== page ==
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February 28, 2020, 06:19:53 AM

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Author Topic: Tires, safety and age.  (Read 113 times)

Offline vince

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Tires, safety and age.
« on: July 12, 2019, 11:45:19 PM »
I bought a used Honda CBR900R. Very nice condition. Looks like new. After a little work on it to get it running. I took it to work. On the freeway changing lanes the bike slide out on me both front and rear. It does get your attention for sure.

A few days later I take the bike to Vintage Bike Night. I almost dropped the bike going around two corners. I get to Bike Night and I have friends look at the bike. I said put your hands on the tires. Everyone that did said. Those are hockey pucks. How can you ride that thing.

It is hard to find a set of tires for that bike with a 16" front wheel. But I did and installed them right away.  I rode it to work the next day and to ride it to last Thursday Vintage Bike Night.

Left work to head on down. I get down the street. Before highway 13 there is a frontage road. It is a bad intersection. I hate it on the bike or in the car. Anyway I have a green light and a minivan at a stop sign on the frontage road. Pulls out at full speed to beat out other cars coming at him.

Well you guessed it. We are going to hit. It is going to be a T bone. He is going to T bone me on my left side and take out my leg. Or I T bone the right side of his minivan. I would rather hit him than he hit me. I lean to the left and hit my brakes. I skid the back tires and hit the front brake hard as I can. The bike does a stoppie. Of course I have to let go and regain full control of the bike. Then start over to try and stop and miss the van. The van after seeing me speed up then slows down then speeds up again. Well because he finally decide to just speed up and go though the intersection I was able to avoid the van.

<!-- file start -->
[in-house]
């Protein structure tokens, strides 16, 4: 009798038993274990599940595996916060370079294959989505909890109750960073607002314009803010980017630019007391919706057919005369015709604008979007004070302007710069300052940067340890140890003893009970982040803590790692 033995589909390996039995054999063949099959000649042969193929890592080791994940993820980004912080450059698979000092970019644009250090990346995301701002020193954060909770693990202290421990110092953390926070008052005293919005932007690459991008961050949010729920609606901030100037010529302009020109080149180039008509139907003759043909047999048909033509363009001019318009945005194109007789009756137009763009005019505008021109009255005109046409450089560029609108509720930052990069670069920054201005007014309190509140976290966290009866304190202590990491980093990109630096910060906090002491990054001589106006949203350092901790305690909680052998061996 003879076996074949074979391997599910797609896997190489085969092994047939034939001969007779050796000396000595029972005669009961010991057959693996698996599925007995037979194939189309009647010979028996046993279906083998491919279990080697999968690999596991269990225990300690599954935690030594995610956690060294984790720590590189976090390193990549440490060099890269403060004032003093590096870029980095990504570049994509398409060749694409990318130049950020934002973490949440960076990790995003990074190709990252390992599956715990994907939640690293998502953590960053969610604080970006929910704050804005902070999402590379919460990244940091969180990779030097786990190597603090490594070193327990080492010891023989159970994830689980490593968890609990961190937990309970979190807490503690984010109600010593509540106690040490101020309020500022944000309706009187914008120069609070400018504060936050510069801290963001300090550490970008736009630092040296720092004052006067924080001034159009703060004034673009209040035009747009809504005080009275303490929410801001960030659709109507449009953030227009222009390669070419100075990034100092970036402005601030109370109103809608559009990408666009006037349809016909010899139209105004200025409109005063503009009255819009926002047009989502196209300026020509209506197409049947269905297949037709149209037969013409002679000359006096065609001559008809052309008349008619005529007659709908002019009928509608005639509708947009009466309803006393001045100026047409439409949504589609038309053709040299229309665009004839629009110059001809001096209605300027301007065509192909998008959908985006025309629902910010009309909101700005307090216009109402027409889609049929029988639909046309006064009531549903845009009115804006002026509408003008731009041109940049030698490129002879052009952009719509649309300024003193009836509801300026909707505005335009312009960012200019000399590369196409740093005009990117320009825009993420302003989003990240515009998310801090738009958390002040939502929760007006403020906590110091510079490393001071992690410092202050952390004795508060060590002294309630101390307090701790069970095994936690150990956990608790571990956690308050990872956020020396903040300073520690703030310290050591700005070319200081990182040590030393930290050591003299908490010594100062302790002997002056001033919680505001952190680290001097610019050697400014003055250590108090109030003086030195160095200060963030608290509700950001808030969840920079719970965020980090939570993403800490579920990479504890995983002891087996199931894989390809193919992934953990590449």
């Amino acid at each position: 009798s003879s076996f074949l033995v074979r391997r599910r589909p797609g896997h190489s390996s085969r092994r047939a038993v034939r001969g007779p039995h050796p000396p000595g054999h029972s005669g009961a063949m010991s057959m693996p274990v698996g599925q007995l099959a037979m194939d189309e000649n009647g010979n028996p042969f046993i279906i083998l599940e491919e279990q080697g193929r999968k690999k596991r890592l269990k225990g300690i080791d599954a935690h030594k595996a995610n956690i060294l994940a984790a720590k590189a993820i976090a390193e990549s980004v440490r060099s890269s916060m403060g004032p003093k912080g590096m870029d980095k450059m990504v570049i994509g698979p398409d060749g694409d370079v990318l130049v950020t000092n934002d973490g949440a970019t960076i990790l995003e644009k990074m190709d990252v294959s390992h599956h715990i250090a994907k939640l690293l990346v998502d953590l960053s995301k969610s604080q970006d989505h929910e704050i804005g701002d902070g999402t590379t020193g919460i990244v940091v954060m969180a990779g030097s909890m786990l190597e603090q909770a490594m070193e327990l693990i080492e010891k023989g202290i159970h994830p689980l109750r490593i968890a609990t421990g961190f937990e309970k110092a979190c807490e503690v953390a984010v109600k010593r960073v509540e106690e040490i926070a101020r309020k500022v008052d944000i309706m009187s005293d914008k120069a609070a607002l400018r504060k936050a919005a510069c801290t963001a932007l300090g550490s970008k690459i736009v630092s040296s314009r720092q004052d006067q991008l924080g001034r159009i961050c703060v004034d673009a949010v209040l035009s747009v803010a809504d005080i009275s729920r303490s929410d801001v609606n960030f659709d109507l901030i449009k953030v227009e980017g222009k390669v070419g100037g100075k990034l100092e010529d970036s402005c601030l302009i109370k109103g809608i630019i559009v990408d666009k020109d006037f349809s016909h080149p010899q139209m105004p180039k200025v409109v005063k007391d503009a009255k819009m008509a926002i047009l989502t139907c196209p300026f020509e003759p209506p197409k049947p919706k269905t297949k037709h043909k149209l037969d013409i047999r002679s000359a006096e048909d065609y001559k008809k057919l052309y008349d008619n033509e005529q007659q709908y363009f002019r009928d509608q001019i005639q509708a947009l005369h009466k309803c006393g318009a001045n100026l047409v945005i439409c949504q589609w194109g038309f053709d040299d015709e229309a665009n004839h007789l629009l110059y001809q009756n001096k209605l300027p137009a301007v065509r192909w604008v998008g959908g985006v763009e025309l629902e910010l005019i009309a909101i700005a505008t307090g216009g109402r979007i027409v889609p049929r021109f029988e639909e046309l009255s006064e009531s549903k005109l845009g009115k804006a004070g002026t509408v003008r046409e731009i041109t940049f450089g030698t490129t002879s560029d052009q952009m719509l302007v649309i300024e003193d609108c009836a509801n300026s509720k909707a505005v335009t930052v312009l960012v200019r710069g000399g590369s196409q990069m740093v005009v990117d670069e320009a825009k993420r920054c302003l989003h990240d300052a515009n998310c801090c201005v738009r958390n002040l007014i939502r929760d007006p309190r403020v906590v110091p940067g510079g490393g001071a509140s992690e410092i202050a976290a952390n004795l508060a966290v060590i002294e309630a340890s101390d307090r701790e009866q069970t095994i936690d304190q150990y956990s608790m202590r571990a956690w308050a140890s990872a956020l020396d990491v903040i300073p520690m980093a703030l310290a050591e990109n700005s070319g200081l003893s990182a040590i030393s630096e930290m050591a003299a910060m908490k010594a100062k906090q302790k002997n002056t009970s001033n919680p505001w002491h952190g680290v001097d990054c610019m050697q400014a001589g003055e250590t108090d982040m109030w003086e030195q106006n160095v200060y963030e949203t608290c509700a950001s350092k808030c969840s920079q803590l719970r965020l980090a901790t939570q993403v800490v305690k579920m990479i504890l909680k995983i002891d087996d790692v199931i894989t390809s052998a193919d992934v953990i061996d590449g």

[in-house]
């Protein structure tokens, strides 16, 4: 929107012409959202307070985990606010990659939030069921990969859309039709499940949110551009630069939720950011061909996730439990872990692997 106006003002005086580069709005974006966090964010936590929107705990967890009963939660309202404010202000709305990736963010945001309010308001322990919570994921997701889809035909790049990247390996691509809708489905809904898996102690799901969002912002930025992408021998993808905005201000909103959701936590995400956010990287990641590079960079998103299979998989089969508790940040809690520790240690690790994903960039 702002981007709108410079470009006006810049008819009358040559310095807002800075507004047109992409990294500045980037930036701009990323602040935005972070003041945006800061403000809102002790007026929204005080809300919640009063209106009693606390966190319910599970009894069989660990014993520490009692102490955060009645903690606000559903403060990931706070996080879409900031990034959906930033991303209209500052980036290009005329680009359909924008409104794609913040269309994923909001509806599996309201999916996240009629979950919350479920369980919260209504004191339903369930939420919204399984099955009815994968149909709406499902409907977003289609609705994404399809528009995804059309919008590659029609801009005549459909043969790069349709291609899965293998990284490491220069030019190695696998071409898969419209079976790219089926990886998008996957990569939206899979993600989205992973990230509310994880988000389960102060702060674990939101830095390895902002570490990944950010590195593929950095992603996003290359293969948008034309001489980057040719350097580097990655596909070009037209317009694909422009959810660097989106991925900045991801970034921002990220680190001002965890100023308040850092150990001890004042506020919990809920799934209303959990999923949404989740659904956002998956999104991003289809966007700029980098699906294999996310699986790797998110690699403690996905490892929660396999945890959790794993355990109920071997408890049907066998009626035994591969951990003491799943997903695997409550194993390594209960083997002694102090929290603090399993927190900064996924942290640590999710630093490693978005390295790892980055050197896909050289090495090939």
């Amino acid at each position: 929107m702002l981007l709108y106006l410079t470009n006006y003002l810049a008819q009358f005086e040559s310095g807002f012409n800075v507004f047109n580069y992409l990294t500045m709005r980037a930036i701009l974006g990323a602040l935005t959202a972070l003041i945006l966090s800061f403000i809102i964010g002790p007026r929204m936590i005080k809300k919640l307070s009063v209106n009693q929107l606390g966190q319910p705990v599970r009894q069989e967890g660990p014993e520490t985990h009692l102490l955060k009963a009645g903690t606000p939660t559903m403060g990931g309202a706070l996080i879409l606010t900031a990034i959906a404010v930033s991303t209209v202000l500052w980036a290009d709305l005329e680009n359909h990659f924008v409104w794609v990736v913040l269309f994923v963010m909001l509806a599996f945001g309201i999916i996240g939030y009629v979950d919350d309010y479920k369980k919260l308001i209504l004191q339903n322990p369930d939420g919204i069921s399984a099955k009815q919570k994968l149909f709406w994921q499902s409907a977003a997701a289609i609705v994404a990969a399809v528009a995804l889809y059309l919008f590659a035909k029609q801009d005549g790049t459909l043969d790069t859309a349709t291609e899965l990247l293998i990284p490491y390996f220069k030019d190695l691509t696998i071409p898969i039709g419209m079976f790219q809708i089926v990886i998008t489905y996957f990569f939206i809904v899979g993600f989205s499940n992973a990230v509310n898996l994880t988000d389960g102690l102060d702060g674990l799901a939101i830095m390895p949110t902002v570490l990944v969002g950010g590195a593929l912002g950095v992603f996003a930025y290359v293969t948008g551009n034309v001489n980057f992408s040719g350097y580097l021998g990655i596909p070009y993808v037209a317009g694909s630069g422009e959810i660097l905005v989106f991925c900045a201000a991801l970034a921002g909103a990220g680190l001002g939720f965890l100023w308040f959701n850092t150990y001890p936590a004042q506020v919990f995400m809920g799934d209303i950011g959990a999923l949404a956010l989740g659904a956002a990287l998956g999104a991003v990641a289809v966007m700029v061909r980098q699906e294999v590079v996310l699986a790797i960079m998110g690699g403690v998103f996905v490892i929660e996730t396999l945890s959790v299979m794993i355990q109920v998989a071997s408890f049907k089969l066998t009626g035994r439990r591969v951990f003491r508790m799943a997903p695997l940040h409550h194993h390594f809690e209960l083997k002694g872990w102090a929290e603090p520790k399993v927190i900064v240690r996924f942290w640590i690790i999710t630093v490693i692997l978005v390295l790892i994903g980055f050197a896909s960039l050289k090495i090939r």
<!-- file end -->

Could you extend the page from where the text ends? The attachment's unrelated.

My point here is that because I had put good tires on I did not crash hit my brake so hard. The bike did a stoppie. I didn't even know it could do one. If I had the old tires on. When I lean the bike over to the left. Then hit the front brake that hard I would have washed out the front end. I would have gone down hard. Most likely would have maybe gone under the van. Very bad.

So even if your tires don't look bad if they are old. They are bad. Change them. Your life depends on it.

Offline Deplorable, thank you!

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Re: Tires, safety and age.
« Reply #1 on: July 13, 2019, 09:15:24 AM »
When the king of riding tires long past their useful life puts up a post about the need for good tires and how they saved his bacon over those hockey pucks......... (or those bald as shit tires that are chaffing for that matter)

 Well you know it was bad...............

 Safety, safety safety, how much are you saving trying to eek out that last 500 miles (maybe $10?) v what will it cost if you end up on the ground or under a van (maybe $10,000 maybe more, maybe less...... not to even mention the lifetime affects of crashing)

Best case scenario, you eek out another 500 miles out of each set of tires and put yourself in mortal danger during all those miles
even if you go through 4 sets of tires each season, what have you saved? $40, $50........... who the fuck cares if over a period of one year you spend or save $50 more on your enjoyment????
even if you ride for 40 years, what have is the difference over a lifetime? $2000 best case scenario and that is if it never catches up to you!!!
even one fall over even if only at 10mph will cost you that much!

Don't be stupid, for your own safety and that of everyone you meet on the road.......... I am sure Mr minivan appreciates the fact Vince did not end up under his Van or in it!

Cut corners somewhere else, not on your riding fun nor your riding safety!!
What you just read is based on my experience and the info I have acquired during my life. Yes, I post long responses regularly because I like to fully explain my views. If you don't like it or agree with what I have to say; ignore it. I HATE LIARS ESPECIALLY THOSE WHO PRETEND TO BE YOUR FRIEND!

Offline pkpk

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Re: Tires, safety and age.
« Reply #2 on: July 28, 2019, 04:26:29 PM »
Also make sure you look at the date code of the tires you purchase.  Several years ago I received Bridgestone tires from Dennis Kirk that had a four year old date code.  They did right by me and shipped me fresh tires.  They explained that they don't stock all types of tires on site (these were touring tires for the ST) so they have no control over the warehouse and inventory control from distributors.